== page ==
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Quantitative PCR used to Assess HIV-1 Integration and 2-LTR Circle Formation in Human Macrophages, Peripheral Blood Lymphocytes and a CD4+ Cell Line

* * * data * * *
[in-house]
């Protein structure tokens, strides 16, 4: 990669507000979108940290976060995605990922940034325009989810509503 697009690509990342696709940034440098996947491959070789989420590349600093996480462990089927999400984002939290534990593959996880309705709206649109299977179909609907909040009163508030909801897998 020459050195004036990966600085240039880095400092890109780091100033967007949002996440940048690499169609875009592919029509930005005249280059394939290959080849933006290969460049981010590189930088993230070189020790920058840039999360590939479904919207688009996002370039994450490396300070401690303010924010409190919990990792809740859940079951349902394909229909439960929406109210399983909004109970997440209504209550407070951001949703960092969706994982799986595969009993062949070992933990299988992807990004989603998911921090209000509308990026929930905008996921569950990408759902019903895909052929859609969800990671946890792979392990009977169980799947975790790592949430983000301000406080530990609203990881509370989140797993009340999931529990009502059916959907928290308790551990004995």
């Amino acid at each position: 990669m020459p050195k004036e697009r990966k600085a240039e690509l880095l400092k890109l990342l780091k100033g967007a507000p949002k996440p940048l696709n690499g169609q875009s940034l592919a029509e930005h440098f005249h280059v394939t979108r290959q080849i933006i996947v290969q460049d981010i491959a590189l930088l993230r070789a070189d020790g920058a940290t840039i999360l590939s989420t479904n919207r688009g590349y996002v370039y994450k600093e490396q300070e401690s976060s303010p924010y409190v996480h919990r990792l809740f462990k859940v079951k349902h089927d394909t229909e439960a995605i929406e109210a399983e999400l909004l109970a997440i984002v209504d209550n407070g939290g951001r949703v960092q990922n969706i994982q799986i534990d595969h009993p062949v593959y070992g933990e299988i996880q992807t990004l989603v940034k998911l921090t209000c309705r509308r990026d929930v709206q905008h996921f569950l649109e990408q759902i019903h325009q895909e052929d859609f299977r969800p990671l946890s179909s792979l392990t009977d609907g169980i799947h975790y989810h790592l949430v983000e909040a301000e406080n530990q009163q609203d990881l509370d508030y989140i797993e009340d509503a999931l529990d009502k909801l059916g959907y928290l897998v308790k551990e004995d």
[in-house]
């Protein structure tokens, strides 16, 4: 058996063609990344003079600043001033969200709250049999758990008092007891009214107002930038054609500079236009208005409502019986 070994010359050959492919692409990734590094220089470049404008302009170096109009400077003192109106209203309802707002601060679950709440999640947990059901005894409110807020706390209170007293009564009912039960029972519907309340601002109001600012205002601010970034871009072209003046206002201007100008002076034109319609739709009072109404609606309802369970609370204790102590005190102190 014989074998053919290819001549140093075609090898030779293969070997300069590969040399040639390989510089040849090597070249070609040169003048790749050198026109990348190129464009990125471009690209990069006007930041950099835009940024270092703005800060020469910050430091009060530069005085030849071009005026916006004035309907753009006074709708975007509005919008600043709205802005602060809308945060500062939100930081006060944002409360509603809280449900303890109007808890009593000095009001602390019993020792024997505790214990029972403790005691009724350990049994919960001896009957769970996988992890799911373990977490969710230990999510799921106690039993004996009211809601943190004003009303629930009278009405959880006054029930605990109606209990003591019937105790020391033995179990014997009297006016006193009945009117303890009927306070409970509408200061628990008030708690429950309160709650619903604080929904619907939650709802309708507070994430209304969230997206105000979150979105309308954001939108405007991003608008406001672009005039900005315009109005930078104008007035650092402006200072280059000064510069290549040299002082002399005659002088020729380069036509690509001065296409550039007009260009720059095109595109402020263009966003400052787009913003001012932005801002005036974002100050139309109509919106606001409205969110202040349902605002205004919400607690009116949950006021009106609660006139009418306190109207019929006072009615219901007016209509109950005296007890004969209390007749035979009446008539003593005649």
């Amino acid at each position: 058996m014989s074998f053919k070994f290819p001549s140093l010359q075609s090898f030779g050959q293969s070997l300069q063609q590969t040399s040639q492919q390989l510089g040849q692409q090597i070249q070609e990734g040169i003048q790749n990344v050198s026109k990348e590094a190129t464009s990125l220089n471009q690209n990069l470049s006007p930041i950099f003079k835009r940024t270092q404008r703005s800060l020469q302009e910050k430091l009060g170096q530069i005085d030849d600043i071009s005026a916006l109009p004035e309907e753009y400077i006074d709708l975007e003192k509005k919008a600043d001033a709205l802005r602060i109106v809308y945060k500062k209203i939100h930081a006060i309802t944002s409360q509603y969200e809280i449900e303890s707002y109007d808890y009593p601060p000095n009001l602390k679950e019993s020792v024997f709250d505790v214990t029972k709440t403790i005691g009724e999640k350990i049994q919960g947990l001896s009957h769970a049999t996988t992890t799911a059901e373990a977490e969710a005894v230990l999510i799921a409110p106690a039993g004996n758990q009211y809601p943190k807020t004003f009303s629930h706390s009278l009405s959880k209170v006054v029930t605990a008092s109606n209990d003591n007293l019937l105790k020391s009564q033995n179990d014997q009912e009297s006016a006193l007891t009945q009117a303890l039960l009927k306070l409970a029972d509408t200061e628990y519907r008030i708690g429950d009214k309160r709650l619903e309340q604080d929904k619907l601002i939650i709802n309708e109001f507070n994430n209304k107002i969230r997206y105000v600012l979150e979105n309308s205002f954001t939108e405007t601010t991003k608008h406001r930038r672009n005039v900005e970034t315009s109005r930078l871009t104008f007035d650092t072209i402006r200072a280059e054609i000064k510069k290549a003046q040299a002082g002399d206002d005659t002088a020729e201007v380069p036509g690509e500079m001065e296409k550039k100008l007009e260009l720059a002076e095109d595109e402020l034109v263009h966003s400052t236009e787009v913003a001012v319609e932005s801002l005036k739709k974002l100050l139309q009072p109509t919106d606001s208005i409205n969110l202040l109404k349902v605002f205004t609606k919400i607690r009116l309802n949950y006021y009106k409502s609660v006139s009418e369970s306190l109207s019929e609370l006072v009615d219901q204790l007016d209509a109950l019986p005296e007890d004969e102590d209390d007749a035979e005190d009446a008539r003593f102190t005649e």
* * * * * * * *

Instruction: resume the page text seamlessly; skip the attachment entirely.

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Integration is an intermediate step in the HIV life cycle and is defined as the insertion of HIV-1 proviral DNA into the host chromosome. If integration does not occur when HIV-1 cDNA enters the nucleus, it circularizes upon itself and forms a 2-LTR circle. Monitoring the level of integrated HIV-1 cDNA in different primary cell subsets is very important, particularly regarding the effect of HAART in HIV-1 infected individuals. Because of limitations of prior HIV-1 integration assays, there is limited data on the level of integration and 2-LTR circle formation in primary cell subsets, particularly in human monocyte-derived macrophages and peripheral blood lymphocytes (PBL). Results In this study, we utilized a well-defined, sensitive two-step quantitative real-time PCR method to detect HIV-1 integration as well as conventional real-time PCR to detect 2-LTR circle formation in human macrophages and PBL isolated from six different healthy donors, as well as U373 CD4 + cells by infecting with HIV-1 SX (R5) or dual-tropic isolate HIV-1 89.6 (R5/X4) virus strains. We used the FDA-approved integrase inhibitor, raltegravir, to determine quantitative differences of integrated HIV viral cDNA in HIV-1 infected cells with and without raltegravir treatment. Our results show that integration and 2-LTR circle formation can be assessed in primary macrophages, PBL, and a CD4+ cell line by this method. Specifically, our results demonstrate that this two-step real-time PCR method can distinguish between HIV-1 integrated viral cDNA and non-integrated nuclear HIV-1 2-LTR circles caused by impaired integration with raltegravir-treatment. This further confirms that only integrated HIV-1 cDNA can be specifically amplified and quantified by two-step PCR without non-specifically detecting non-integrated viral cDNA. Conclusion These results consistently demonstrate that the well-established real-time PCR assays used are robust, sensitive and quantitative for the detection of HIV-1 integration and 2-LTR circle formation in physiologically relevant human macrophages and PBL using lab-adapted virus strains, instead of pseudovirus. With two-step real-time PCR, we show that unintegrated, nuclear HIV-1 cDNA is not detected in raltegravir-treated cells, while specific for only integrated HIV-1 cDNA in non-treated cells. These methods could be applied as a useful tool in further monitoring specific therapy in HIV-1 infected individuals.